When last we checked in on the brick and mortar retail apocalypse (and in this case that’s really not hyperbole), we noted that the CMBX6 BBB- short was “so last month.”
The better option is to go straight to the damn source and buy protection on retail CDS one name at a time. Specifically, Citi recommended the following set of “target” (pun fully intended this time) candidates:
Well guess what? Nothing’s changed in the last two weeks which means “brick and mortar” is still on the verge of being “martyred” (how about that for word play?).
So that’s an intuitive assessment, but BofAML wasn’t sure. Specifically, the bank “chalked up the [61,000 jobs retail jobs that were lost over February and March] to a slowdown in consumer activity on weak demand for seasonal goods.”
Even if true, I’m not entirely sure that helps the bullish thesis, but as it turns out, “a deeper dive into the data suggests there is more to the story than just the recent weather patterns with evidence of more persistent weakness.”
More to the story than weather? Imagine that.
Actually you don’t have to “imagine that” because it’s real. Read below as BofAML’s economists explain why this may be “the beginning of the end” and why, when it comes right down to it, a whole bunch of people that used to spend their days folding jeans for $11/hour are about to be serving martinis.
Since October 2016, employment has been steadily declining in two retail sectors: general merchandise stores (which includes department stores) and sporting goods, hobby, book and music stores (Table 1). We have seen a similar story in BofA on USA which we publish on a monthly basis. According to Bank of America aggregated credit and debit card data, we see considerable weakness in card spending in department stores (Chart 1). We suspect that these sectors are being weighed down by increased competition from online retailers who have gained significant market share.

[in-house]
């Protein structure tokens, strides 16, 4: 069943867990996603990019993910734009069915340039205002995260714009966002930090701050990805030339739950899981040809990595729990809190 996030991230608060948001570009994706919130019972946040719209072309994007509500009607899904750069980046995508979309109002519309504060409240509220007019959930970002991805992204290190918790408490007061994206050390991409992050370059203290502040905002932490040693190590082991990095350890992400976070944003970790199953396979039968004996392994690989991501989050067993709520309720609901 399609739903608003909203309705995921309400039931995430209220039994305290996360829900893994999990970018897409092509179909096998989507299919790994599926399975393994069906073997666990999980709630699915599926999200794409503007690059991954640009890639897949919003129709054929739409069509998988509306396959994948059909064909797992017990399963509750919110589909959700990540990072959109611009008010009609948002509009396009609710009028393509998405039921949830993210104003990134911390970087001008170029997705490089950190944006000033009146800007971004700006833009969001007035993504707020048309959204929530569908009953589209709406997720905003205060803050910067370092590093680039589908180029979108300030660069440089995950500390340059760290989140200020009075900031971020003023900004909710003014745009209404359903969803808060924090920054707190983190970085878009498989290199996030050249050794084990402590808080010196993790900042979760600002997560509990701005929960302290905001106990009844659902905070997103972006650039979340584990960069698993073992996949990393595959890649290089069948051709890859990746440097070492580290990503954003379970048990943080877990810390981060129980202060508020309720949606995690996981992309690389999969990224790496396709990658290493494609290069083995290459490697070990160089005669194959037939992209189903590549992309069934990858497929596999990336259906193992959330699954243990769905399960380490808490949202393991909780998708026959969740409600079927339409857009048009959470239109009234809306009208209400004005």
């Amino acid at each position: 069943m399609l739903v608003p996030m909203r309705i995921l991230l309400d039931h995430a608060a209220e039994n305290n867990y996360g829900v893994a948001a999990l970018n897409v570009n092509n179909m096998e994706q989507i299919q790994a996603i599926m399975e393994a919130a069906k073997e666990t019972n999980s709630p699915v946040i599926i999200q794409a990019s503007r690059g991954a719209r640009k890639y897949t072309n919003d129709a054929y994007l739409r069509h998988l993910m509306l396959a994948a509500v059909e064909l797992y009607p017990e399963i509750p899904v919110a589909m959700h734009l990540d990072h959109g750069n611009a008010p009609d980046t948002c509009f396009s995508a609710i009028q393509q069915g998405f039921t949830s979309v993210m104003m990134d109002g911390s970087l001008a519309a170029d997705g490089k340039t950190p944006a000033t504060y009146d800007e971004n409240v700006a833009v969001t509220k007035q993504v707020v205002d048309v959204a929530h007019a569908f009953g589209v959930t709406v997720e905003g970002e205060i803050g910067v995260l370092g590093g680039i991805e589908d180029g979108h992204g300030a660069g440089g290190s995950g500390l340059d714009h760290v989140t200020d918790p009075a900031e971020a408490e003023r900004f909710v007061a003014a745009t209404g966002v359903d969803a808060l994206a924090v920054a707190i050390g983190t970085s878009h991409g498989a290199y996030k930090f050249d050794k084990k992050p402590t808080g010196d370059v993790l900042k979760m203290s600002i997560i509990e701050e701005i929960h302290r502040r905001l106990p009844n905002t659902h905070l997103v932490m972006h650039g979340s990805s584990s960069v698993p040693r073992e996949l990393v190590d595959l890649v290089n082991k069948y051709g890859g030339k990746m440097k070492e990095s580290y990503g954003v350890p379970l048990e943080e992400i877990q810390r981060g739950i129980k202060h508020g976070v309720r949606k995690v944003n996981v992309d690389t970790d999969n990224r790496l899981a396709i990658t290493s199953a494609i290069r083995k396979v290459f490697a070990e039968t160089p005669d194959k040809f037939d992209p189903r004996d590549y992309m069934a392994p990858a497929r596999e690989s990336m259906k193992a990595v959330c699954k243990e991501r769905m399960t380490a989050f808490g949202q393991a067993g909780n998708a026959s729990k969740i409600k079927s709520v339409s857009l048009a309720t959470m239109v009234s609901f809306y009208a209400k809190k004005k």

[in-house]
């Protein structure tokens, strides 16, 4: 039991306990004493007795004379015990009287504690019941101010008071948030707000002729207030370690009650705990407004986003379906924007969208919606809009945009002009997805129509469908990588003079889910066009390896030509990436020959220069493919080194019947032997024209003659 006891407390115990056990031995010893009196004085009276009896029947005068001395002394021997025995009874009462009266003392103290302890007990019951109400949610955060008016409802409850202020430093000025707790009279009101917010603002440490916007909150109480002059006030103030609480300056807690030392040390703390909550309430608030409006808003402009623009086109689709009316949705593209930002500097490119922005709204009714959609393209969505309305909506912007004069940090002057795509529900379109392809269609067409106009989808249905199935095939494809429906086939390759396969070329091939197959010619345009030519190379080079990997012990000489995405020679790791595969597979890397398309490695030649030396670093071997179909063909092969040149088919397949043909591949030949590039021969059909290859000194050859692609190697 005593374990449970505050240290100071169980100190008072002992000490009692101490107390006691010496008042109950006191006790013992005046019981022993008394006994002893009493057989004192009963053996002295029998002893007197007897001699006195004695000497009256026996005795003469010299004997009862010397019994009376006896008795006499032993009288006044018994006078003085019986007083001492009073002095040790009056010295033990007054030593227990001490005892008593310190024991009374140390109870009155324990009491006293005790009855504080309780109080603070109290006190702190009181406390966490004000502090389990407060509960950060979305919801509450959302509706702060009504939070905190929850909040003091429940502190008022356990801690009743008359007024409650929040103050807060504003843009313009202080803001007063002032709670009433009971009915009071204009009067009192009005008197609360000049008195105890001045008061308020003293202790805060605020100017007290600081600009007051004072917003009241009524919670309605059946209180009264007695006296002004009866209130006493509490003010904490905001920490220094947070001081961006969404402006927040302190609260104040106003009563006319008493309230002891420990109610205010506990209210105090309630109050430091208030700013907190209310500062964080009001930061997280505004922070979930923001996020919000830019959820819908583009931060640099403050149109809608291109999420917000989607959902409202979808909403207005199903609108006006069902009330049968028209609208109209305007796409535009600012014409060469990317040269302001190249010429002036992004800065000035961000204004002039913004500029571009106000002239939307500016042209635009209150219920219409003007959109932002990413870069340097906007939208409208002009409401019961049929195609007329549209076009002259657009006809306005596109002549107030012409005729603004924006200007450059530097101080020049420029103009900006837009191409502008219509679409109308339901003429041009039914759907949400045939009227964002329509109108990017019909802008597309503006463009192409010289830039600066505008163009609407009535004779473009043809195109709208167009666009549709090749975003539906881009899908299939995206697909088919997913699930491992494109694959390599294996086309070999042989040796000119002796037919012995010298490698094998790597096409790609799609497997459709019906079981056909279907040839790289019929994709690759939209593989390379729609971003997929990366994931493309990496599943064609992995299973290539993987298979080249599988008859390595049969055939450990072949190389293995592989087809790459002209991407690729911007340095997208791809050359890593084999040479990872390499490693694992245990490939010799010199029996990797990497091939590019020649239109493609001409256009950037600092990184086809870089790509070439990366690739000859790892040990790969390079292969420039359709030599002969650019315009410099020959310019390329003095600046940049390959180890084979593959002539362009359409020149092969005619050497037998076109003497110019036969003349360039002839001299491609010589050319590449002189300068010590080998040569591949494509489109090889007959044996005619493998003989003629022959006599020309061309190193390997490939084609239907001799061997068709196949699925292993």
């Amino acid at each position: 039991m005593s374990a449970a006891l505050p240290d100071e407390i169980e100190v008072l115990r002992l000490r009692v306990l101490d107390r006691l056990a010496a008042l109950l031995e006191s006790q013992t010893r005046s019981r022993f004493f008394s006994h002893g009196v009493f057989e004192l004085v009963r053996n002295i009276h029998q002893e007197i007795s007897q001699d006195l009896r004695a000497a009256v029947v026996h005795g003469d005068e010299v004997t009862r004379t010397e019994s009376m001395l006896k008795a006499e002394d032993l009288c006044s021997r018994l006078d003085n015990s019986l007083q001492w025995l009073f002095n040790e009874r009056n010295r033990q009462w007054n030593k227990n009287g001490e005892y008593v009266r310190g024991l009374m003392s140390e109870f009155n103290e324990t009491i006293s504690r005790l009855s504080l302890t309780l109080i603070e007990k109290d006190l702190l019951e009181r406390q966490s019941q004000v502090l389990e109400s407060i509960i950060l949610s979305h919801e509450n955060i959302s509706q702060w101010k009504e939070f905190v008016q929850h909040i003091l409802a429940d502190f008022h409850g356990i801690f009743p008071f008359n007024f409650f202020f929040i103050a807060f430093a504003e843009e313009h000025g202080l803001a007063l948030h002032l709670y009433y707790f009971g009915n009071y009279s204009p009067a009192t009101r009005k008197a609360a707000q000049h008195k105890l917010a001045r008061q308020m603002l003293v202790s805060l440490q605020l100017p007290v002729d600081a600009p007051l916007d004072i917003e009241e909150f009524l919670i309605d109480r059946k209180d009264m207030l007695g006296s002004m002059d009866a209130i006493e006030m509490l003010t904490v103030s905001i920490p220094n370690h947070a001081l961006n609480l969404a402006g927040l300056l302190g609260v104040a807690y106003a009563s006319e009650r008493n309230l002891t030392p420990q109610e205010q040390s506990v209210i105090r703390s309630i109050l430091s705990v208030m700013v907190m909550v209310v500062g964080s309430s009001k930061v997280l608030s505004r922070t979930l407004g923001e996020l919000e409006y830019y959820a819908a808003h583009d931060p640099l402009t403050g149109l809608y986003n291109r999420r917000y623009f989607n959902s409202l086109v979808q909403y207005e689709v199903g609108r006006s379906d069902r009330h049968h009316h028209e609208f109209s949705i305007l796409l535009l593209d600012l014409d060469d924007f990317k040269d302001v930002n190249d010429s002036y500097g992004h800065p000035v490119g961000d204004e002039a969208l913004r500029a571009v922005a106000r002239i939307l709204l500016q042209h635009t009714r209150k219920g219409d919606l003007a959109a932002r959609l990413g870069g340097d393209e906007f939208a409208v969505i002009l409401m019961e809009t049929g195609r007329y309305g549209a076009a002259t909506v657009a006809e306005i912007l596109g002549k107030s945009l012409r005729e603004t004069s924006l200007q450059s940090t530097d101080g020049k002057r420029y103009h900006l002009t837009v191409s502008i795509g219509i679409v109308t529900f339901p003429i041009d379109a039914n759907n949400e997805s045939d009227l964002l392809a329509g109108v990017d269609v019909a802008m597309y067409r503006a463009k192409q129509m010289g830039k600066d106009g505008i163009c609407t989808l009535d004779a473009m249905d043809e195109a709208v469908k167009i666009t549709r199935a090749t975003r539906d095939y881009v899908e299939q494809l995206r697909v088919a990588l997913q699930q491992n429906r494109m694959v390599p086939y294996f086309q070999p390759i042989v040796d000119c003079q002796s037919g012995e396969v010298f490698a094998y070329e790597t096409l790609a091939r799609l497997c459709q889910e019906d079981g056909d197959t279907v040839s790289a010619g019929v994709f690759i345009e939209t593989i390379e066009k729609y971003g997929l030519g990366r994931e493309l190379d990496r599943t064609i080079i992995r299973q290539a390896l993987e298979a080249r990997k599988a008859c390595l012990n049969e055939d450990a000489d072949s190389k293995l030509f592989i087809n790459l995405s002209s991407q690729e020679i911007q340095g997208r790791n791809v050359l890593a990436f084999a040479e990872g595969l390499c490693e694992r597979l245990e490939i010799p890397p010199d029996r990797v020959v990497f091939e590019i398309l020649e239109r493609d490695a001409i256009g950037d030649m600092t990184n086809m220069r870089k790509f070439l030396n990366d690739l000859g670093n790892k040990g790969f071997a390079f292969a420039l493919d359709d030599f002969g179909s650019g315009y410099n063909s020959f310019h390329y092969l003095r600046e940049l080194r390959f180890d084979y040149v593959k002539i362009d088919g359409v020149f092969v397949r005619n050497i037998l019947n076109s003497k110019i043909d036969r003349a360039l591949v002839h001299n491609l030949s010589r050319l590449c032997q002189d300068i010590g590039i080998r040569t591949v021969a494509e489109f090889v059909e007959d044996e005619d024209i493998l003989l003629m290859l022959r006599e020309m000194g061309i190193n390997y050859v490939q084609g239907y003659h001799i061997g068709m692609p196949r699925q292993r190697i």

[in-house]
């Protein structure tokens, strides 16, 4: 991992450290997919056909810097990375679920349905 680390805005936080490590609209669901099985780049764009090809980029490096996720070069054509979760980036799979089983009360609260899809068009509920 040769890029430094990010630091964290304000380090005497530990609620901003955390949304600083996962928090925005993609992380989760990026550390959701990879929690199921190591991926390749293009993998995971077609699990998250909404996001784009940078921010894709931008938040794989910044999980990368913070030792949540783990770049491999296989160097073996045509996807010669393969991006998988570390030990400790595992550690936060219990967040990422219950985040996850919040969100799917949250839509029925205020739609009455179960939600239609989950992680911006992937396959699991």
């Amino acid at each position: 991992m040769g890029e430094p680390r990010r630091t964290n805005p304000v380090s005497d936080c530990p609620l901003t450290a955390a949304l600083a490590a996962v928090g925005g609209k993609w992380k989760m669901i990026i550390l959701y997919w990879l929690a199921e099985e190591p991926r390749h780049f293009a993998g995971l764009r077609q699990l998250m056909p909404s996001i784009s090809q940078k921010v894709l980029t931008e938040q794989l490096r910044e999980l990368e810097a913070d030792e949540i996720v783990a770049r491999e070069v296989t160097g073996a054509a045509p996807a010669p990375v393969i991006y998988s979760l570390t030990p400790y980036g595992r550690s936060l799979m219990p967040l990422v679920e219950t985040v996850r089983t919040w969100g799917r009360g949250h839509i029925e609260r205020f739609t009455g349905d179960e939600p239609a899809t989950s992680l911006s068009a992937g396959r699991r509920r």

The beginning of the end?
Department stores and the like have been under pressure from ecommerce competition as consumer preference has shifted towards “experiential” shopping. Since 2000, ecommerce retail sales has been growing on average 4.8% per year, well above the industry’s average growth rate of 0.8. Also, traditional retailers are adapting as well. As Lorraine Hutchinson’s equity retailing team highlights, the declining sales at brick and mortar stores has led to major retailers announcing significant number of store closures and to focus on innovating and integrating different methods of shopping such as online or by phone (i.e. omnichannel).
Given the disruption in the retail sector, we think we are headed for a structural change in the retail industry and it’s likely to disrupt the retail workforce. In this context it’s worth considering where displaced retail worker may end up. To get at this issue, we take a look at the CPS microdata from the Bureau of Labor Statistics. Using a match sample across adjacent months, we can see which industries unemployed retail workers find jobs. So far most displaced retail workers are finding another job in the retail industry. In 2016, approximately 42% of unemployed retail workers ultimately found another retail position (Table 2). But others are moving into other service sectors such as leisure and hospitality, professional and business services, and education and health. In particular, majority of retail workers that find jobs in the leisure and hospitality sector find jobs in the food services and drinking places industry. This isn’t all too surprising given that skills that are useful in the retail sector overlap with skills needed in other service industries.
On the bright side, this might actually be ok, because I’ve never met a bartender that made less than a retail clerk.